Some special, and so riskier, asset classes require a specialized knowledge
by Timothy Bernstein, NewOakNewOak is an independent financial services company, which provides strategic counsel and services around structured credit, complex asset valuation, enterprise risk, and regulatory compliance. Our offerings are built on four distinct but complementary businesses: Financial Services and Litigation Consulting; Financial Technology Solutions; Capital Markets Advisory & Asset Management. Reprinted with permission. Visit newoak.com
Examples of hard-to-value—or Level II/Level III assets—include certain types of real estate, foreign exchange derivatives, aircraft, or insurance-related securitizations, among others. While these assets can be used as investments, such as a privately owned passenger jet licensed for client usage, or a property for rent, there are significant challenges inherent in their management.
Commercial real estate, as the Office of the Comptroller of the Currency (OCC) Handbook points out, presents a possible environmental liability. What’s more, these assets can be contrasted with others, such as stocks and corporate bonds, whose values can be promptly determined. Compared to the tradability of these securities, the specific qualities of a Level II/Level III asset—particularly its degree of illiquidity—can affect both its value and its ability to be bought and sold easily.
Level II/III assets increase a holder’s risk significantly, mainly because they require specific or specialized knowledge to manage, and are often, as one would imagine, extremely hard to value. A bank’s inability to manage hard-to-value assets wisely, and within legal constraints, can substantially add to it level of enterprise risk, which can have a negative impact on the bank’s available capital and total revenues.
Every financial institution that manages Level II/Level III assets must, at minimum, institute strict policies to manage risk. Ideally, this would include periodic appraisals of all such assets under management, as well as a documented set of policies, processes and procedures for valuation methods. Firms will also need procedures in place to ensure that they can keep tabs on cash inflows from these assets and make sure that all involved parties receive payments when they need to. Compliance assessments are also necessary to certify that the institution follows its own rules.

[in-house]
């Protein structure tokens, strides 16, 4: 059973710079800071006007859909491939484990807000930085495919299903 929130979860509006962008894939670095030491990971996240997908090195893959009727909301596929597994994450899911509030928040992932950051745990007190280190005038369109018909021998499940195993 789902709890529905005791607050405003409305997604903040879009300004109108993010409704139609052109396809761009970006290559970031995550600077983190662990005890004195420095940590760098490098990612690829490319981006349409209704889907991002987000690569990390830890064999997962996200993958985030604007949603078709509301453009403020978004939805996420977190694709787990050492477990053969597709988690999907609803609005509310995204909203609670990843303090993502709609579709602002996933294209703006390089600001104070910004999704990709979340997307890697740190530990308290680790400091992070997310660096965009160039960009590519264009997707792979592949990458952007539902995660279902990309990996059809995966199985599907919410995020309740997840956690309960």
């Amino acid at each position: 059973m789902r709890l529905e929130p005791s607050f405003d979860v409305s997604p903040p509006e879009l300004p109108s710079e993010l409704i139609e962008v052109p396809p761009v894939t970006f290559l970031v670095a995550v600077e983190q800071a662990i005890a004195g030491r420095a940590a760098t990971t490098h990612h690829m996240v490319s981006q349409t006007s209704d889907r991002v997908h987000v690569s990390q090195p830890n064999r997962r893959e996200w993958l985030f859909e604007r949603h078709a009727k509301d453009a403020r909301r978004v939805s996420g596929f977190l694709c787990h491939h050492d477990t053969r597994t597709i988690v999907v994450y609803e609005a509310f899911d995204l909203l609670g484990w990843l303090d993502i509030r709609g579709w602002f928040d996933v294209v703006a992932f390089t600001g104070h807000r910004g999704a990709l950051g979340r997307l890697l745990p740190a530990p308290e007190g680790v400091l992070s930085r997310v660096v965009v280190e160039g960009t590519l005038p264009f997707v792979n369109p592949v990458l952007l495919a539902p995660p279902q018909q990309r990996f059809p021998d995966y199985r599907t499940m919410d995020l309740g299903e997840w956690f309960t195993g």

In addition to the above measures, it is also essential for firms to routinely and systematically evaluate its risk profile in order to distinguish particular risks and gauge their severities. Specifically, risk controls should involve a set of standards for the categories and amounts of hard-to-value assets under the firm’s management. This tolerance should involve a set limit on the size of a portfolio that the firm can manage. As the OCC Handbook points out, monitoring is also a key element here, particularly for tracking and reporting exceptions to ensure that any corrective action deemed necessary is completed.
None of these risk measures, however, will mean anything without access to the specialized knowledge needed to analyze, manage, and value these types of assets. The increased risk profile that firms carry by owning Level II/III assets in the current, highly regulated environment not only impacts banks from a risk, Comprehensive Capital Analysis and Review (CCAR), liquidity and regulatory compliance perspective, but non-dealer entities from potential litigation, investor liquidation and reputational risk stemming from non-defensible valuation practices. This is where an expert, independent third-party advisor with deep experience in the valuation and risk analysis of asset-backed and structured products can help.
For further insights on this issue, NewOak Managing Director Matt Lewis will be a featured panelist at SCI’s 8th annual Pricing, Trading & Risk Seminar Wednesday, October 7, at Bank of America, 250 Vesey Street, third floor, New York. The panel, “Regulations: Pricing and Valutions”, is at 2:20 p.m. and will focus on:
- Unintended/unexpected consequences of new regulation on pricing
- How are regulations creating relative value opportunities for investors? (E.g. Volker Rule leading to bank sell-off of certain CLOs)
- Liquid versus illiquid securities – where do the pricing challenges lie
- Data sources – do we need more? Do we have too many?
- For more information, please visit NewOak’s Events page